Listen by The Kooks (Album Review)

Album Review of Listen by The Kooks

Before you go on, I must warn you prior to writing this, I have never been a massive fan of The Kooks.  Some of their material has been OK, but I have struggled to comprehend how they have forged out such a powerful career in music and garner such favour from the masses and critics alike.

That being said, always like to be proved wrong and as Listen is one of the big releases, I sat back to give The Kooks latest release a listen.  Would they change my opinion with a groundbreaking sound or cement my views by dishing up the languid, lazy indie that they always have.  (I am aware I am in the minority there)

Review of Listen the new album by The Kooks

Review of Listen the new album by The Kooks

Straight off, the fact that lead singer describes Listen as “a fusion world music album” worried me.  That seems wholly pretentious and code for “we didn’t really have a direction and just threw together some experimental stuff”.  OK that is harsh and these experimental albums do sometimes work.  Not sure I can remember one really working extremely well since Gangstarr’s Guru produced Jazzmatazz back in the 90s.

Anyway lets move on.  The Kooks team up with Hip Hop producer Inflo.  Yes you read that right and no, I don’t know him either.  However, what the collaboration does do is add some different flavours to the factory sounding indie you may be used to.  There are hints of beats and a little bit of a urban twist to the sound.  Don’t get too excited though, they are very mild hints, kind of like the slight hint of coriander you might (or might not) be able to taste in a cheap takeaway Madras.

I am not sure what influences The Kooks used for this latest body of music or even frankly what possessed them.  I think they may have thought they added a funk flavour to their music.  They may have even felt they have delivered an urban crossover, but I just can’t hear it.  I am not sure it will even appeal to their traditional indie crowd.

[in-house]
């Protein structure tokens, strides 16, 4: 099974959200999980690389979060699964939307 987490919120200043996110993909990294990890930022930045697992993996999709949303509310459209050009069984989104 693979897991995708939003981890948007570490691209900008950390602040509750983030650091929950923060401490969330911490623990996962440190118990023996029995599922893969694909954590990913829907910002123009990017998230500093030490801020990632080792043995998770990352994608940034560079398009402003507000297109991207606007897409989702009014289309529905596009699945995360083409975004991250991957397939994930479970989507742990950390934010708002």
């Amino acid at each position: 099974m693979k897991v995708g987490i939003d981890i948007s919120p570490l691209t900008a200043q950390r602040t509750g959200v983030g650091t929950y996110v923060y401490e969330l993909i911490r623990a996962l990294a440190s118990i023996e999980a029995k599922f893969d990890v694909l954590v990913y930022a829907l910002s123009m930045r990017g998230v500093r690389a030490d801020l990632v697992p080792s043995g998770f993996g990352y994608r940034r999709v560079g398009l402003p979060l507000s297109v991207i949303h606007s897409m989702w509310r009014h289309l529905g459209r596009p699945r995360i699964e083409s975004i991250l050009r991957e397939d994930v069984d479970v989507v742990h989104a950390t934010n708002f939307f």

Some of the vocal deliver feels off key or in need of production treatment.  The screeches in parts shattered glasses in my house and my dog’s once fine hearing is no more thanks to a perforated ear drum.  I can only imagine that they were going for the Frank Ocean or Prince sound, without really reaching the heights of either.

The album is littered with disasters. Dreams is about as exciting as going to the store of the same name.  Westside seems as dated as the Ali G references some years before.  The funniest moment on the album is London.  I am not sure what was going on here and who ever wrote the lyrics should be shot immediately.  Perhaps the wrong term to use, as the track attempts a bit of social commentary in to the state of life in London, including the Tottenham (or as they say Tott’Nam) events of a couple of years ago.

There are a couple of moments that fans of The Kooks might like.  See Me Now, a stripped back ballad, lead by the clearly emotional Pritchard singing about his father who passed away when Pritchard was young.

Perhaps the highlight of the entire album was the last track.  No that isn’t me trying to be funny in suggesting its the end, so it has to be good.  Although psychologically that may be in there.  The final track Sweet Emotion is the only track on the whole album that seems to realise what the point of “a fusion world music album” actually is.  It mixes some nice short chord changes, hinting towards Motown influences with strong guitar riffs and great gospel influences through the music.

Sadly, Sweet Emotion is not enough to change my opinion.  That feels like they stumbled on something by accident and is not reflective of the true ability.  My tip, even if you are a fan of The Kooks, avoid the album and buy See Me Now and Sweet Emotion as singles.

On a more positive note.  I think The Kooks have just managed to prove what I always thought about them, maybe some of you will now join my team.


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